By: Bill Schammert
He has a smile that will light up a room. Months of testing and cross-country road trips haven't dampened the spirit of little Carter Hertzel.
"He is a happy little boy," mother Angie Hertzel said. "If you didn't know his age, than you wouldn't know. He doesn't act sick."
But at 20-months old, Carter weights just 18-pounds. Most doctors believe it's some sort of kidney disorder.
"They think his body is using so much energy to get his kidneys to work, that he doesn't have anything left to grow," Angie said.
The Hertzels were selected amongst hundreds to go to the National Institute of Health in September for diagnostic testing. What was supposed to be a one-week trip turned into five.
"They still have never seen anything like it there," father Mike Hertzel said. "They have ideas and things, but nothing fits the big picture."
It's likely brother Xander, who shared a hospital room with Carter at the NIH, has a milder form of the same condition. And, complete genetic testing results could take more than a year.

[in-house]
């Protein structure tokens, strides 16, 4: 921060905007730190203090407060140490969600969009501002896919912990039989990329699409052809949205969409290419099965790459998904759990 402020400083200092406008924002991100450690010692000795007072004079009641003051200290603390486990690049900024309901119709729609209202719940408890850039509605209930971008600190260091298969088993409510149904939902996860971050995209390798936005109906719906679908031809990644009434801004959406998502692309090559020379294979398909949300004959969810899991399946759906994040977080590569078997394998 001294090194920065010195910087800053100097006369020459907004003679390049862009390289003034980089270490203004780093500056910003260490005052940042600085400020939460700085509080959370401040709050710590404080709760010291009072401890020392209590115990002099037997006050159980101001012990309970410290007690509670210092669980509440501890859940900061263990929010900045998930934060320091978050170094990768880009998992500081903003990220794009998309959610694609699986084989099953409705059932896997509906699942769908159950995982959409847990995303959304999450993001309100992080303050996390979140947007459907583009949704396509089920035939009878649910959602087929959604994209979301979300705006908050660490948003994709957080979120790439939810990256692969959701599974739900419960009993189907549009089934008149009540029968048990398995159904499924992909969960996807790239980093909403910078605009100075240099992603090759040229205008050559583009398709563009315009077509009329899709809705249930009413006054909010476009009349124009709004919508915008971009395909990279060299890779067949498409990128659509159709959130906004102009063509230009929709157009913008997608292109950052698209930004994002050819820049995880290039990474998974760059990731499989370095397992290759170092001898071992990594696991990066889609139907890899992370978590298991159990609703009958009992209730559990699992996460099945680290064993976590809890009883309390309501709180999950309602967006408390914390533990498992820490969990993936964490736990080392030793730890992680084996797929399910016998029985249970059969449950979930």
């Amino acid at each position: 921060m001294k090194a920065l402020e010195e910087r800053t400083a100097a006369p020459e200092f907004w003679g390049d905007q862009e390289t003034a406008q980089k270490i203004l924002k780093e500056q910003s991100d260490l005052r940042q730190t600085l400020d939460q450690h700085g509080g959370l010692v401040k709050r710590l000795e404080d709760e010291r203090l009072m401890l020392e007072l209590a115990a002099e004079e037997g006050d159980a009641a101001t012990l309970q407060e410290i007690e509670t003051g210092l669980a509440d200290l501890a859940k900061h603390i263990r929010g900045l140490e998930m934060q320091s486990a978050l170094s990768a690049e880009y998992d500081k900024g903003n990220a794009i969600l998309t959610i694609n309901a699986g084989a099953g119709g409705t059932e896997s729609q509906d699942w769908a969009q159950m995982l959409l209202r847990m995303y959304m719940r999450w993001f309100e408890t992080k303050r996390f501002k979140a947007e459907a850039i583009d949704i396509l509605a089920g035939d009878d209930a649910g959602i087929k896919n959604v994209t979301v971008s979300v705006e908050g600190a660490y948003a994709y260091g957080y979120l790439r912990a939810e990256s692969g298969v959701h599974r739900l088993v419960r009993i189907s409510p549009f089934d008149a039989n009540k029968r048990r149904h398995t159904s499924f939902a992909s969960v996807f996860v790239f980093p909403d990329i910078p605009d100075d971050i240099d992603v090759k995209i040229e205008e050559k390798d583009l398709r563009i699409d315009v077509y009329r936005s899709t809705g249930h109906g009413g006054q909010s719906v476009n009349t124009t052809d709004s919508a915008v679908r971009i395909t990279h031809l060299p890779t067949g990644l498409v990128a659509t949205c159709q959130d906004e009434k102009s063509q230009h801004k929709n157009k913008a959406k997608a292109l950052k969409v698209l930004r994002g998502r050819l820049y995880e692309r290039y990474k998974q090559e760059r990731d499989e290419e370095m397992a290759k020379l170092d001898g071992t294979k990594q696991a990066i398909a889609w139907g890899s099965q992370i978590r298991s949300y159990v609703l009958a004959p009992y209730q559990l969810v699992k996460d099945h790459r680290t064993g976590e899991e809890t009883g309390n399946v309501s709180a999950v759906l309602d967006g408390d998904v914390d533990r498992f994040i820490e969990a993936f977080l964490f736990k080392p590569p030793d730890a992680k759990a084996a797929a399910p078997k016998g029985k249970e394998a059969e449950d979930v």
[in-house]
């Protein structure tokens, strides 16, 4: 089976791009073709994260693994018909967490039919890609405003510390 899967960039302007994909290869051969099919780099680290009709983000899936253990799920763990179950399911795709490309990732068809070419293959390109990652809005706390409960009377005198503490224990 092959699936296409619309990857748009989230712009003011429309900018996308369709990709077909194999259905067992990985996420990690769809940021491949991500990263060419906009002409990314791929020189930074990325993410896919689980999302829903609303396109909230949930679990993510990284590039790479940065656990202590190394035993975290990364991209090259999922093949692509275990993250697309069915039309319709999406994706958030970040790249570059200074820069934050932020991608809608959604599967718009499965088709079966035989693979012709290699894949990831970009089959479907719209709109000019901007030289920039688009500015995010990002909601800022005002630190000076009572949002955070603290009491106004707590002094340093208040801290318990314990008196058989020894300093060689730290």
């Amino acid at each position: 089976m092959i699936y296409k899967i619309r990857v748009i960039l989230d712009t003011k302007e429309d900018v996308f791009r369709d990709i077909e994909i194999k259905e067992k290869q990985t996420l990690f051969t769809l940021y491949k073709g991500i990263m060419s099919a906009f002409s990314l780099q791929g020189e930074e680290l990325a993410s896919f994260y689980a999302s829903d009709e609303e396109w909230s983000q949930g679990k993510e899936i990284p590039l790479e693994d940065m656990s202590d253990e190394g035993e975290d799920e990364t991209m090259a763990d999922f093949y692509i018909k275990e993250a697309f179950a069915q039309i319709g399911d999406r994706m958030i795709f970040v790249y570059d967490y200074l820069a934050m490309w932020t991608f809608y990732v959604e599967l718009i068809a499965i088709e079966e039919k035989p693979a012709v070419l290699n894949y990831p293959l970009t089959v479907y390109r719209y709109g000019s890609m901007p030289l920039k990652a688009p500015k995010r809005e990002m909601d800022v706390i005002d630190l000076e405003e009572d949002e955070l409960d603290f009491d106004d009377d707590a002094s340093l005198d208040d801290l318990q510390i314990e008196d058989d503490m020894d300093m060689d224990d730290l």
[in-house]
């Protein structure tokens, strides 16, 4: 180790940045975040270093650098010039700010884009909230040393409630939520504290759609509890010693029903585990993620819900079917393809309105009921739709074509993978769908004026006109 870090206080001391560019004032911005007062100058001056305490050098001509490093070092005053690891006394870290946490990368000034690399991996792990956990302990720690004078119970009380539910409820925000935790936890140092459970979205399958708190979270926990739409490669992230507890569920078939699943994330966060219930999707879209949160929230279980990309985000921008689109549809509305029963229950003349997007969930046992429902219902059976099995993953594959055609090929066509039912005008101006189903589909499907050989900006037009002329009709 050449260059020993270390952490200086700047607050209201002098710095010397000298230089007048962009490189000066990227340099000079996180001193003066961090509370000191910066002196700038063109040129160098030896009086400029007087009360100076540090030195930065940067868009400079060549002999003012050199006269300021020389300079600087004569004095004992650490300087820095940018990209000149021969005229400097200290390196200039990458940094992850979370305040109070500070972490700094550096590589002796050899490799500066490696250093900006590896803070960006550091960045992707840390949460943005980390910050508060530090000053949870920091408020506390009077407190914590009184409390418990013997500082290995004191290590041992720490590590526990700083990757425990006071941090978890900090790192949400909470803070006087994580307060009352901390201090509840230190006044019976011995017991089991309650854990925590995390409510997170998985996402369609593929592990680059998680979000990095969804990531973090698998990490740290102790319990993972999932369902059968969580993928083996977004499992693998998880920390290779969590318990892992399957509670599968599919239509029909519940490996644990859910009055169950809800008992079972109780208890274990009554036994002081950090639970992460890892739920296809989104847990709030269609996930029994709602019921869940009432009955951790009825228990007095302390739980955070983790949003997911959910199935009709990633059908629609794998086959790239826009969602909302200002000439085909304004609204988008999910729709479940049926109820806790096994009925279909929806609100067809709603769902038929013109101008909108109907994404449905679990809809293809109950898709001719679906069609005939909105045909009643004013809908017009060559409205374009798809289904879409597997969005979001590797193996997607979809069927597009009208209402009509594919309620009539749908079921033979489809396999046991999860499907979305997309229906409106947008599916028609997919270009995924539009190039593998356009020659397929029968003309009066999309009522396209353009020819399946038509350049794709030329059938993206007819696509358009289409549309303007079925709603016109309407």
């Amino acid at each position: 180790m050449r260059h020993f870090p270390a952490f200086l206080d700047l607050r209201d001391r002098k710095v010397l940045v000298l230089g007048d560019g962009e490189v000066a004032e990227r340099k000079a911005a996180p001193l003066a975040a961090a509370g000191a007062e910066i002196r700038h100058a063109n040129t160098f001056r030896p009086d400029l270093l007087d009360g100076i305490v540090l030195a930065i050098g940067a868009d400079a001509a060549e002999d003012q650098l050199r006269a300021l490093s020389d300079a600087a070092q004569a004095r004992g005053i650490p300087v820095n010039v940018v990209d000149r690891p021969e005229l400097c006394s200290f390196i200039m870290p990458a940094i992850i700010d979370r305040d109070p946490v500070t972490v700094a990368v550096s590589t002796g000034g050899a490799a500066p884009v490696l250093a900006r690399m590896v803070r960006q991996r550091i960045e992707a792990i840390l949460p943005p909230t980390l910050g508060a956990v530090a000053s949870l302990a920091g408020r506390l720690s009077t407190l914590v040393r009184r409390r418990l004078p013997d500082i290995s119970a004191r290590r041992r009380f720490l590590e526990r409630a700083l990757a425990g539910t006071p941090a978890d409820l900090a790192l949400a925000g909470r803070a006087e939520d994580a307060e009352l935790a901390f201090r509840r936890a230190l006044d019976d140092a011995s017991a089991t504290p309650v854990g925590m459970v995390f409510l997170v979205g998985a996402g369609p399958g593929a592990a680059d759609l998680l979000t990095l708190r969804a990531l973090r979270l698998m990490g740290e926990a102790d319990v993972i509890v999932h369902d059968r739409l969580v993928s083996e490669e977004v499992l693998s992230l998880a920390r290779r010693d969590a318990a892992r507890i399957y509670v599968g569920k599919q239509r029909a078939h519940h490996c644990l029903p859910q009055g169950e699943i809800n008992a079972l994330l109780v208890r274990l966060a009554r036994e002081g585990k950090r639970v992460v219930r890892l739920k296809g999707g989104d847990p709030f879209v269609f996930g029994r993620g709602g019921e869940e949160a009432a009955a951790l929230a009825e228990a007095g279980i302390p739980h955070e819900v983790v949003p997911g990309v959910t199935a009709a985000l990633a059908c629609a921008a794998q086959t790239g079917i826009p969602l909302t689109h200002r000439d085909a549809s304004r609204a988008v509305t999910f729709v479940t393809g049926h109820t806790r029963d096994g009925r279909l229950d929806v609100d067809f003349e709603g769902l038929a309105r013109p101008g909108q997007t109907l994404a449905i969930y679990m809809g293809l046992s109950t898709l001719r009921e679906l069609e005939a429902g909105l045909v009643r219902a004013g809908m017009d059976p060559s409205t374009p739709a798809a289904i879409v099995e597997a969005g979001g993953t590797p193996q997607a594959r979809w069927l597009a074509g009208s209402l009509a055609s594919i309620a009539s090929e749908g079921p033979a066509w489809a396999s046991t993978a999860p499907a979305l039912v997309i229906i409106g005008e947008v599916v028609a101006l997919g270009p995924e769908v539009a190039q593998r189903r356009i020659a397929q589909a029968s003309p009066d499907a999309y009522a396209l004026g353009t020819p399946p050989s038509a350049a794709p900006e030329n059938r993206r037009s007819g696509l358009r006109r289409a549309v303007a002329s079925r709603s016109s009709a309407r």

"If something happens, and we find out years down the line, and it wouldn't be able to help Carter, but could help someone else...I mean, he's here for a reason," Angie said.
But this family's fight isn't over for curious Cater. From Nebraska to Minnesota to Maryland, to now, the Netherlands, specialists from around the world are trying to find an answer for what may someday be known as Carter Syndrome.
"I always said I'd go to the ends of the earth for him," Angie said. "When the Netherlands came around, I didn't think it was literally, but if I have to, I'll find a way."
Medical and travel expenses are piling up for the Hertzels. If you'd like to help, a foundation has been set up at Union Bank.